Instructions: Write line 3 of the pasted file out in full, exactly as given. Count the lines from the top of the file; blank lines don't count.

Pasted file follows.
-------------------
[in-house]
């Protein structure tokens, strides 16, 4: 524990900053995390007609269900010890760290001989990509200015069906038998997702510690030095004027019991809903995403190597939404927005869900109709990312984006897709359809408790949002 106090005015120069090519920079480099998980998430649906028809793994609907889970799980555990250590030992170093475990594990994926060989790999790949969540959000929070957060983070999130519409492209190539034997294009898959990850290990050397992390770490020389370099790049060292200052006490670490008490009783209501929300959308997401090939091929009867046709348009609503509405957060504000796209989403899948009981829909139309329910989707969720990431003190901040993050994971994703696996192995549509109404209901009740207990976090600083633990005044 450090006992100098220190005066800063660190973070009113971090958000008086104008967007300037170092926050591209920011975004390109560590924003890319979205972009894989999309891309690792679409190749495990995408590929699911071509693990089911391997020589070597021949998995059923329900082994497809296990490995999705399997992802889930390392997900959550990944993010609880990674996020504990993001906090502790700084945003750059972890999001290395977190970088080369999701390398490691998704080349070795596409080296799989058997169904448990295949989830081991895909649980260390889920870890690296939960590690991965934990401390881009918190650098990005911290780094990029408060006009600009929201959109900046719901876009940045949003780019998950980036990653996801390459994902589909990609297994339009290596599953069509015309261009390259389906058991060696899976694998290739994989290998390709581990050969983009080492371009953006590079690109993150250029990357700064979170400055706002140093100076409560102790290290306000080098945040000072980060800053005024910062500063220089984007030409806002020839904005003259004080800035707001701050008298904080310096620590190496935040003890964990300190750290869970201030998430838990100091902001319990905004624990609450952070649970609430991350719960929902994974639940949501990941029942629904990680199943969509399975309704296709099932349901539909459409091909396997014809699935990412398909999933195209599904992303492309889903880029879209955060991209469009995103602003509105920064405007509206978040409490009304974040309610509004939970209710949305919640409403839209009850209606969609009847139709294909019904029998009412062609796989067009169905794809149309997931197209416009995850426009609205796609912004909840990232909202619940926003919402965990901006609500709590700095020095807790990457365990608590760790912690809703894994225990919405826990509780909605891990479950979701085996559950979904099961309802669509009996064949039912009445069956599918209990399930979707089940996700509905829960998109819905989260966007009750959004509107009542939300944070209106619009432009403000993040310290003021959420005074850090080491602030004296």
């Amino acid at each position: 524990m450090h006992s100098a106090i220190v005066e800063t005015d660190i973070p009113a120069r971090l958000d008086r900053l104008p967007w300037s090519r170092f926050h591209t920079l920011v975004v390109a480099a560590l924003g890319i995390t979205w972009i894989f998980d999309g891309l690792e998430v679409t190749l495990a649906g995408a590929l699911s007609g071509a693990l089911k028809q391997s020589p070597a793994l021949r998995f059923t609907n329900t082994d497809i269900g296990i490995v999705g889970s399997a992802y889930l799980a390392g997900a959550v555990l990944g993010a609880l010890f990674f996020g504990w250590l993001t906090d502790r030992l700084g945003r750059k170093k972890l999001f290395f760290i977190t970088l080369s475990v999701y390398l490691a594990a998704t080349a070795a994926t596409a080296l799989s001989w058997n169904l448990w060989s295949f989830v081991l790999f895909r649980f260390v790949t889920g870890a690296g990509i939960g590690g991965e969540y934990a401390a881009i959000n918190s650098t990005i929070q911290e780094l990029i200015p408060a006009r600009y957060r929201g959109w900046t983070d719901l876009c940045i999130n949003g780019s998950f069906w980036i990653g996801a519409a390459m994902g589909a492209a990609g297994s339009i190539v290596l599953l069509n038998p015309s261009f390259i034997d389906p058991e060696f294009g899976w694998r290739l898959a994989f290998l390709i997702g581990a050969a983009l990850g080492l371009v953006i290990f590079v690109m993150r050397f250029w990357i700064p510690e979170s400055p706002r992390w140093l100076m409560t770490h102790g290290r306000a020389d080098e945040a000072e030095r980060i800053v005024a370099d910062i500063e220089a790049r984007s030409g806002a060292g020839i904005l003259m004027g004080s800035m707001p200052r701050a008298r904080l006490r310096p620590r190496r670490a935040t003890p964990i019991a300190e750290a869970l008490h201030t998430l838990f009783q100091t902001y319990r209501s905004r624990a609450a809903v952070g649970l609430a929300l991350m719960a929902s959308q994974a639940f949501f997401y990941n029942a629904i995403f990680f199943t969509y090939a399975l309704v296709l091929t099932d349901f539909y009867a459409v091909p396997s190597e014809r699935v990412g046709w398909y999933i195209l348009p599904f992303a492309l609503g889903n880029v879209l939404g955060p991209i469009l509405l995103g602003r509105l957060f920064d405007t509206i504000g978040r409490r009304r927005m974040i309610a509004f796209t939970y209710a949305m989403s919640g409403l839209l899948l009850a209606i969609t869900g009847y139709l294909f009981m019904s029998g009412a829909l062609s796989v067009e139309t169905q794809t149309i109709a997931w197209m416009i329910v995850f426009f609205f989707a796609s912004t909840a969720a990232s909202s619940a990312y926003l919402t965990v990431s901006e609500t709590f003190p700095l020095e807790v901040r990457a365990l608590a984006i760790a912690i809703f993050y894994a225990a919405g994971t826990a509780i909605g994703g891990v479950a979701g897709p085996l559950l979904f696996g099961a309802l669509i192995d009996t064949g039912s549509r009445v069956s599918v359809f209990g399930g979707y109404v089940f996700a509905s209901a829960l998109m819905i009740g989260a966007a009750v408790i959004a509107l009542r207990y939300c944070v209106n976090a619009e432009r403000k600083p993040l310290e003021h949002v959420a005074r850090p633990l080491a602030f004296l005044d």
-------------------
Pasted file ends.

């Amino acid at each position: 524990m450090h006992s100098a106090i220190v005066e800063t005015d660190i973070p009113a120069r971090l958000d008086r900053l104008p967007w300037s090519r170092f926050h591209t920079l920011v975004v390109a480099a560590l924003g890319i995390t979205w972009i894989f998980d999309g891309l690792e998430v679409t190749l495990a649906g995408a590929l699911s007609g071509a693990l089911k028809q391997s020589p070597a793994l021949r998995f059923t609907n329900t082994d497809i269900g296990i490995v999705g889970s399997a992802y889930l799980a390392g997900a959550v555990l990944g993010a609880l010890f990674f996020g504990w250590l993001t906090d502790r030992l700084g945003r750059k170093k972890l999001f290395f760290i977190t970088l080369s475990v999701y390398l490691a594990a998704t080349a070795a994926t596409a080296l799989s001989w058997n169904l448990w060989s295949f989830v081991l790999f895909r649980f260390v790949t889920g870890a690296g990509i939960g590690g991965e969540y934990a401390a881009i959000n918190s650098t990005i929070q911290e780094l990029i200015p408060a006009r600009y957060r929201g959109w900046t983070d719901l876009c940045i999130n949003g780019s998950f069906w980036i990653g996801a519409a390459m994902g589909a492209a990609g297994s339009i190539v290596l599953l069509n038998p015309s261009f390259i034997d389906p058991e060696f294009g899976w694998r290739l898959a994989f290998l390709i997702g581990a050969a983009l990850g080492l371009v953006i290990f590079v690109m993150r050397f250029w990357i700064p510690e979170s400055p706002r992390w140093l100076m409560t770490h102790g290290r306000a020389d080098e945040a000072e030095r980060i800053v005024a370099d910062i500063e220089a790049r984007s030409g806002a060292g020839i904005l003259m004027g004080s800035m707001p200052r701050a008298r904080l006490r310096p620590r190496r670490a935040t003890p964990i019991a300190e750290a869970l008490h201030t998430l838990f009783q100091t902001y319990r209501s905004r624990a609450a809903v952070g649970l609430a929300l991350m719960a929902s959308q994974a639940f949501f997401y990941n029942a629904i995403f990680f199943t969509y090939a399975l309704v296709l091929t099932d349901f539909y009867a459409v091909p396997s190597e014809r699935v990412g046709w398909y999933i195209l348009p599904f992303a492309l609503g889903n880029v879209l939404g955060p991209i469009l509405l995103g602003r509105l957060f920064d405007t509206i504000g978040r409490r009304r927005m974040i309610a509004f796209t939970y209710a949305m989403s919640g409403l839209l899948l009850a209606i969609t869900g009847y139709l294909f009981m019904s029998g009412a829909l062609s796989v067009e139309t169905q794809t149309i109709a997931w197209m416009i329910v995850f426009f609205f989707a796609s912004t909840a969720a990232s909202s619940a990312y926003l919402t965990v990431s901006e609500t709590f003190p700095l020095e807790v901040r990457a365990l608590a984006i760790a912690i809703f993050y894994a225990a919405g994971t826990a509780i909605g994703g891990v479950a979701g897709p085996l559950l979904f696996g099961a309802l669509i192995d009996t064949g039912s549509r009445v069956s599918v359809f209990g399930g979707y109404v089940f996700a509905s209901a829960l998109m819905i009740g989260a966007a009750v408790i959004a509107l009542r207990y939300c944070v209106n976090a619009e432009r403000k600083p993040l310290e003021h949002v959420a005074r850090p633990l080491a602030f004296l005044d």